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her gaze leads me out of the frame to the left away from the reflected planes.
I was kinda in the same place, only thinking @ her and the planes as subject matter. The introduction of the family @ part of the subject, now makes the planes only environment/background clues, and it no longer seems out of place/awkward. Funny how much it depends on the viewers perspective.
The initial "wait a minute" double-take of seeing the planes behind her and realize she is at an airport, not her living room winding, is what makes the story line and "timing" of this shot work.
In composing a shot like this you can put the context of the story where the viewer must literally trip over it to get to the focal point, or as in this case hide it so the focal point is seen first then the context to explain the action at the focal point to explain why she is looking out the window.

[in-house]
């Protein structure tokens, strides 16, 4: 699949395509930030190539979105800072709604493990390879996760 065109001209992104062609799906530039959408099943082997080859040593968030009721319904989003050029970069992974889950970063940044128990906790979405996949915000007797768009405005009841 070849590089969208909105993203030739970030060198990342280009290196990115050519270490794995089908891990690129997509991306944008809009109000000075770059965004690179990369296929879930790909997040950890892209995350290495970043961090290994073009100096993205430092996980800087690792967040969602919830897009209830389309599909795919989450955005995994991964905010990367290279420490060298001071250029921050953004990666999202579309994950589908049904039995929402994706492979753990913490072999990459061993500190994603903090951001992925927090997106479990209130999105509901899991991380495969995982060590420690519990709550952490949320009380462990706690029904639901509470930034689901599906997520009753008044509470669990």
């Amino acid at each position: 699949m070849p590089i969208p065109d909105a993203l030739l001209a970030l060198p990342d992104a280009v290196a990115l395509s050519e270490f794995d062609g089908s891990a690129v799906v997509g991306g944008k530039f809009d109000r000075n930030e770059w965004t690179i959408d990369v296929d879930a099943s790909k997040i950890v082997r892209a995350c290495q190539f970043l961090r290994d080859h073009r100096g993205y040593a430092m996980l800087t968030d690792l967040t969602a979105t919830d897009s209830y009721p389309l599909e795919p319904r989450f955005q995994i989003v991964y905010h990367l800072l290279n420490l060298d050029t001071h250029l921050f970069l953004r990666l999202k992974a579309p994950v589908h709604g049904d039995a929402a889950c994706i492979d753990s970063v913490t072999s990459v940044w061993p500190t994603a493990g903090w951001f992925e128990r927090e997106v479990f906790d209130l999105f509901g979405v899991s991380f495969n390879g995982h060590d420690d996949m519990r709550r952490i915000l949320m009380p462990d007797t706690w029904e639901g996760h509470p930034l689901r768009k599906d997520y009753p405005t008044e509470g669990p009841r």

It all comes down to guessing and trying to manipulate what in the photo the viewer sees first. We've previously had knock down / dragged out debates on whether or not placing focal point on left or right side will predict / control what is seen first, but on a dark stage the star in the spotlight always gets the most attention from the audience. That's why in my edit I intentionally made her face brighter and stronger and darkened the reflection of the planes a bit: to manipulate the viewer and make sure they saw the face and dwelled on it, before wandering off to the right to get the context of where she was and why she had the expression she does — which is still left the imagination of the viewer.